Consensus estimates for the current quarter are calling for revenue of $5.88 billion, up 18.2% yoy, and earnings of $1.76 per share, up 30.4% yoy. The revenue growth would be an improvement over last quarter’s 9.8% yoy revenue growth, while the earnings growth would be a slowdown from last quarter’s 36.5% yoy earnings growth.
Last quarter’s numbers blew away expectations, so have DHI investors already priced in a beat? I don’t think so.
DHI shares were basically going up in a straight line going into the last earnings report, in late July. But this time around, shares have been range-bound for more than two months, and have dipped more than 5% over the past two sessions.
Of course, it’s impossible to pinpoint the whisper numbers, but every indication is that they are reasonable.
The Value is Still There
Back in July, I said there’s a lot to like when you look at DHI’s valuation metrics. A few months later, that’s still the case, with shares trading at 10.15x forward earnings and 1.12x forward sales. Bargain levels, particularly for a growing company.
And even if the housing market is approaching a cyclical high – which is very possible – DHI is where you want to be in the event of a slowdown.
Look to get in ahead of tomorrow’s report.
D.R. Horton is a part of the Entrepreneur Index, which tracks some of the largest publicly traded companies founded and run by entrepreneurs.7 Semiconductor Stocks Set to Gain From the Chip Shortage
Who knew that something so tiny could create such a big problem? However, that’s the case with the semiconductor industry. Chip manufacturers are facing supply chain disruptions due to the Covid-19 pandemic.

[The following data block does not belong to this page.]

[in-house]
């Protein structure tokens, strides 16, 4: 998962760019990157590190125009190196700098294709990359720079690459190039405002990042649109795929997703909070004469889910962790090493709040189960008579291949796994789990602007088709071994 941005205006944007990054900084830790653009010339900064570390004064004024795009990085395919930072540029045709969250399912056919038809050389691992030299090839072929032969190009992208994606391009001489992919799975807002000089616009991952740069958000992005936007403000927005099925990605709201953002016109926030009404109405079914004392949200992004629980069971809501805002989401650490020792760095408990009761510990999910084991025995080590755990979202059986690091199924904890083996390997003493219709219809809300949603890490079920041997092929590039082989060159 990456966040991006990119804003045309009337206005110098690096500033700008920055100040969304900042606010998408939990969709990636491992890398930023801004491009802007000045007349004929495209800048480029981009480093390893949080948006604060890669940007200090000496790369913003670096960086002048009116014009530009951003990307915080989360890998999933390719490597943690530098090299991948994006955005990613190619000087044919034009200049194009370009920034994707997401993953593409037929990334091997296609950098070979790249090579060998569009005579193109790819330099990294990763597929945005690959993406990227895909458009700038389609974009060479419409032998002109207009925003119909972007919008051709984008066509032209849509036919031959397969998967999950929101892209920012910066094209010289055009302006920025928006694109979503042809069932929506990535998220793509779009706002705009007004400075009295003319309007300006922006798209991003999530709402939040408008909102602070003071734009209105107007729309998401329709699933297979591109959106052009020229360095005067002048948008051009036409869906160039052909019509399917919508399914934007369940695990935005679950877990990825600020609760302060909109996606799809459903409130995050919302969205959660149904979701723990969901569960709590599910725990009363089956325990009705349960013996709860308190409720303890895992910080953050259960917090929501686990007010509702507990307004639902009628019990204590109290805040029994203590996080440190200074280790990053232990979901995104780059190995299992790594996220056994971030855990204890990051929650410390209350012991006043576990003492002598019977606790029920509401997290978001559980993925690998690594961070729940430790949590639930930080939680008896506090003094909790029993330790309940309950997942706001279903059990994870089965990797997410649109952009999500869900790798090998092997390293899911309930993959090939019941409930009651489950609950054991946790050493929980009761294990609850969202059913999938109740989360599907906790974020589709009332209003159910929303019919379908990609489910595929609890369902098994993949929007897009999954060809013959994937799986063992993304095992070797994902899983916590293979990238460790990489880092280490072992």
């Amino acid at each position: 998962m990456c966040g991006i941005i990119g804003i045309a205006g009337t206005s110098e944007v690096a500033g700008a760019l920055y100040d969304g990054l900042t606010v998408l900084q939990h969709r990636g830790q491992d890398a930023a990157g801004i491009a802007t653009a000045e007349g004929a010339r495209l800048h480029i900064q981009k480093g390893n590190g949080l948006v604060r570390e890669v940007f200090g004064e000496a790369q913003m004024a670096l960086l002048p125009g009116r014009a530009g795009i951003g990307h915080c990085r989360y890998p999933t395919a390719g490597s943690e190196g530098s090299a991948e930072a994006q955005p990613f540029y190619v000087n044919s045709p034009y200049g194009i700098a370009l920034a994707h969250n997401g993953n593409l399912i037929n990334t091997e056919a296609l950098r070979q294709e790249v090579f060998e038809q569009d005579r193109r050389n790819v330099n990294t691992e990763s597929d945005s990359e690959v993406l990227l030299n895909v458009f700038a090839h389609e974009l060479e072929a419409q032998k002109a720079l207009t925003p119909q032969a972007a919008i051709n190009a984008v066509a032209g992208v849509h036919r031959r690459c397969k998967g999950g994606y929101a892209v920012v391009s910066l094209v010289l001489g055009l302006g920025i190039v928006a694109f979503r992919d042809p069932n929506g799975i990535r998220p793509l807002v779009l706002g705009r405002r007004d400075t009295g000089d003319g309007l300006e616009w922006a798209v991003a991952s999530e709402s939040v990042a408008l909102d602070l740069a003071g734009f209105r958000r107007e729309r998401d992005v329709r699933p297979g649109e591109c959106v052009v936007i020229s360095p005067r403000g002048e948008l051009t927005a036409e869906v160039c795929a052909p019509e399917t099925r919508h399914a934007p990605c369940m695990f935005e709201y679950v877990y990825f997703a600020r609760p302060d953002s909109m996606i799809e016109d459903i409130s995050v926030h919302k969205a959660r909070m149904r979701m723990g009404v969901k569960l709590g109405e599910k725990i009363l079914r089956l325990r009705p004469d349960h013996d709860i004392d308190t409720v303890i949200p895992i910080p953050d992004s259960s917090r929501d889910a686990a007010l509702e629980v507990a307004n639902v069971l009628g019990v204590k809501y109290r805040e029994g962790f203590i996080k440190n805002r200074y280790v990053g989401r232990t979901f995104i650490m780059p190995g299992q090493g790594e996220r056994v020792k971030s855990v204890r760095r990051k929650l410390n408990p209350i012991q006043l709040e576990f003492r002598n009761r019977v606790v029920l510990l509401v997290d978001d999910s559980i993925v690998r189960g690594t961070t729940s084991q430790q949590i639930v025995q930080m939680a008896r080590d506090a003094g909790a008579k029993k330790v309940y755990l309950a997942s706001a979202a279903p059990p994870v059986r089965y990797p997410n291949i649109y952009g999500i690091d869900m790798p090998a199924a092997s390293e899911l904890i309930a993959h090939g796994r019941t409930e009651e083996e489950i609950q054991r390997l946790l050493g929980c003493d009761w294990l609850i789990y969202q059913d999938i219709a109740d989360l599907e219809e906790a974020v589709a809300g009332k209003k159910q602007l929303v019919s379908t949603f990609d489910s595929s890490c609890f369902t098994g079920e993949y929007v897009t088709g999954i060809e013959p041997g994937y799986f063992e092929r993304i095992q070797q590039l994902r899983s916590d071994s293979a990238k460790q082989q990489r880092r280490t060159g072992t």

Semiconductors are in high demand for the big tech companies who need the chips to power the servers for their data centers. But they are also needed for much of the technology we take for granted including laptops, tablets, mobile phones, gaming consoles, and automobiles – a sector that seems to be at the root of the current crisis.
Any weekend mechanic knows that even traditional internal combustion cars are heavily reliant on electronics. In fact, electronic parts and components account for 40% of a new, internal combustion vehicle. That’s more than doubled since 2000.
However as it turns out, some manufacturers may have overestimated how soon consumers would be ready for an “all-electric” future. And that meant that they didn’t forecast how much demand there would be for the kind of chips needed to do the mundane, but vital tasks of steering, braking, and even powering windows up and down.
Part of the problem is that U.S. businesses are heavily reliant on countries like China and Taiwan for their semiconductors. In fact, only about 12.5% of semiconductor manufacturing is done in the United States.
Of course, this creates a tremendous opportunity for the companies that manufacture these chips. And it comes at a good time. The semiconductor sector is notoriously cyclical and was coming down from the elevated demand for the 5G buildout.
In this special presentation, we’ll give you a list of seven semiconductor companies that you can invest in to take advantage of this opportunity.